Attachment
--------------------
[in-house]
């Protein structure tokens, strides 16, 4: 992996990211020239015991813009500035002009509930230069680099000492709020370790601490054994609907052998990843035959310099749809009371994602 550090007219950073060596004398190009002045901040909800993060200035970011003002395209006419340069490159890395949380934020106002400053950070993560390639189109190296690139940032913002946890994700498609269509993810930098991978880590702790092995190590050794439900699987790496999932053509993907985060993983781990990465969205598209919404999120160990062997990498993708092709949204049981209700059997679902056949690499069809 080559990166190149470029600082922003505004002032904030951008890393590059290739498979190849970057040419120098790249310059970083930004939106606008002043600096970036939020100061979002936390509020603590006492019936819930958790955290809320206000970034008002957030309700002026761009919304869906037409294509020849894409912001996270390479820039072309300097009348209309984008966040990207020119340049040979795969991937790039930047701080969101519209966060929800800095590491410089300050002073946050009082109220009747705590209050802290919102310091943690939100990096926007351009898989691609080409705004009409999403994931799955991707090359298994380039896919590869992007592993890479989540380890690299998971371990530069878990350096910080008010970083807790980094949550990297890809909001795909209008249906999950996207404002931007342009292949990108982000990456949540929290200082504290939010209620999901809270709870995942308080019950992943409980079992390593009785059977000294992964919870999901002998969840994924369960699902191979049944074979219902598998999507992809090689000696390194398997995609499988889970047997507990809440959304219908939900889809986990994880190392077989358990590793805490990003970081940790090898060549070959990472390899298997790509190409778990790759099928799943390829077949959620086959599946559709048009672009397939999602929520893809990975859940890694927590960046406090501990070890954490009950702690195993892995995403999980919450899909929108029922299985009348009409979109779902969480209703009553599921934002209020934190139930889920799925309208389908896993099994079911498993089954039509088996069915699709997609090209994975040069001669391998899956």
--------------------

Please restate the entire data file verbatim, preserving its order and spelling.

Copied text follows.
[in-house]
């Protein structure tokens, strides 16, 4: 992996990211020239015991813009500035002009509930230069680099000492709020370790601490054994609907052998990843035959310099749809009371994602 550090007219950073060596004398190009002045901040909800993060200035970011003002395209006419340069490159890395949380934020106002400053950070993560390639189109190296690139940032913002946890994700498609269509993810930098991978880590702790092995190590050794439900699987790496999932053509993907985060993983781990990465969205598209919404999120160990062997990498993708092709949204049981209700059997679902056949690499069809 080559990166190149470029600082922003505004002032904030951008890393590059290739498979190849970057040419120098790249310059970083930004939106606008002043600096970036939020100061979002936390509020603590006492019936819930958790955290809320206000970034008002957030309700002026761009919304869906037409294509020849894409912001996270390479820039072309300097009348209309984008966040990207020119340049040979795969991937790039930047701080969101519209966060929800800095590491410089300050002073946050009082109220009747705590209050802290919102310091943690939100990096926007351009898989691609080409705004009409999403994931799955991707090359298994380039896919590869992007592993890479989540380890690299998971371990530069878990350096910080008010970083807790980094949550990297890809909001795909209008249906999950996207404002931007342009292949990108982000990456949540929290200082504290939010209620999901809270709870995942308080019950992943409980079992390593009785059977000294992964919870999901002998969840994924369960699902191979049944074979219902598998999507992809090689000696390194398997995609499988889970047997507990809440959304219908939900889809986990994880190392077989358990590793805490990003970081940790090898060549070959990472390899298997790509190409778990790759099928799943390829077949959620086959599946559709048009672009397939999602929520893809990975859940890694927590960046406090501990070890954490009950702690195993892995995403999980919450899909929108029922299985009348009409979109779902969480209703009553599921934002209020934190139930889920799925309208389908896993099994079911498993089954039509088996069915699709997609090209994975040069001669391998899956």